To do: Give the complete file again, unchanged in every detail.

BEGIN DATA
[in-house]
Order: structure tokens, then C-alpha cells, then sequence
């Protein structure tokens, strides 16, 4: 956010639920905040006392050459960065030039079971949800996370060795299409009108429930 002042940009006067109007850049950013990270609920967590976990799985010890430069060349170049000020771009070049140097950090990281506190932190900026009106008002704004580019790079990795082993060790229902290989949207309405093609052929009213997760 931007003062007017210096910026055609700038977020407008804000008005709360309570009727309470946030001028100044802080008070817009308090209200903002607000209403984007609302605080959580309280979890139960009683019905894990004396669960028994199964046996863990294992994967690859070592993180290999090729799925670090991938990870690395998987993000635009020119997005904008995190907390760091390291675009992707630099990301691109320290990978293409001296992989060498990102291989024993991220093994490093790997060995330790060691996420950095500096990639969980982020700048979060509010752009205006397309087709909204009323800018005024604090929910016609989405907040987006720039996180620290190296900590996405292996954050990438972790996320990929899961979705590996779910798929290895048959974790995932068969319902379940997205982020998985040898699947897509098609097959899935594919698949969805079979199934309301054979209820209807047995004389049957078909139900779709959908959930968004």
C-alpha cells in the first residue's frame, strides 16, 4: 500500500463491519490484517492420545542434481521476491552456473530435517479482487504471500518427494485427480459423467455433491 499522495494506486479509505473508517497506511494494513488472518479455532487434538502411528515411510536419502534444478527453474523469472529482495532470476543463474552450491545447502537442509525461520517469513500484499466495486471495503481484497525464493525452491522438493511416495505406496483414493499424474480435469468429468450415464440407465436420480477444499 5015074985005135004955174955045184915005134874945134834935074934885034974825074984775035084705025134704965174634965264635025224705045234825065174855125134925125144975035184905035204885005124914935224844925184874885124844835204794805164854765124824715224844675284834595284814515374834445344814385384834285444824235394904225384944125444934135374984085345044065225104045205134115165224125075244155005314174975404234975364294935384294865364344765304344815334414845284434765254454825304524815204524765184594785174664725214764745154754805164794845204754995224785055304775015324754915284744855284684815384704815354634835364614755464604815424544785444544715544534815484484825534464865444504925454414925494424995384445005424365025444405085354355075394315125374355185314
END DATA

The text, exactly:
[in-house]
Order: structure tokens, then C-alpha cells, then sequence
């Protein structure tokens, strides 16, 4: 956010639920905040006392050459960065030039079971949800996370060795299409009108429930 002042940009006067109007850049950013990270609920967590976990799985010890430069060349170049000020771009070049140097950090990281506190932190900026009106008002704004580019790079990795082993060790229902290989949207309405093609052929009213997760 931007003062007017210096910026055609700038977020407008804000008005709360309570009727309470946030001028100044802080008070817009308090209200903002607000209403984007609302605080959580309280979890139960009683019905894990004396669960028994199964046996863990294992994967690859070592993180290999090729799925670090991938990870690395998987993000635009020119997005904008995190907390760091390291675009992707630099990301691109320290990978293409001296992989060498990102291989024993991220093994490093790997060995330790060691996420950095500096990639969980982020700048979060509010752009205006397309087709909204009323800018005024604090929910016609989405907040987006720039996180620290190296900590996405292996954050990438972790996320990929899961979705590996779910798929290895048959974790995932068969319902379940997205982020998985040898699947897509098609097959899935594919698949969805079979199934309301054979209820209807047995004389049957078909139900779709959908959930968004």
C-alpha cells in the first residue's frame, strides 16, 4: 500500500463491519490484517492420545542434481521476491552456473530435517479482487504471500518427494485427480459423467455433491 499522495494506486479509505473508517497506511494494513488472518479455532487434538502411528515411510536419502534444478527453474523469472529482495532470476543463474552450491545447502537442509525461520517469513500484499466495486471495503481484497525464493525452491522438493511416495505406496483414493499424474480435469468429468450415464440407465436420480477444499 5015074985005135004955174955045184915005134874945134834935074934885034974825074984775035084705025134704965174634965264635025224705045234825065174855125134925125144975035184905035204885005124914935224844925184874885124844835204794805164854765124824715224844675284834595284814515374834445344814385384834285444824235394904225384944125444934135374984085345044065225104045205134115165224125075244155005314174975404234975364294935384294865364344765304344815334414845284434765254454825304524815204524765184594785174664725214764745154754805164794845204754995224785055304775015324754915284744855284684815384704815354634835364614755464604815424544785444544715544534815484484825534464865444504925454414925494424995384445005424365025444405085354355075394315125374355185314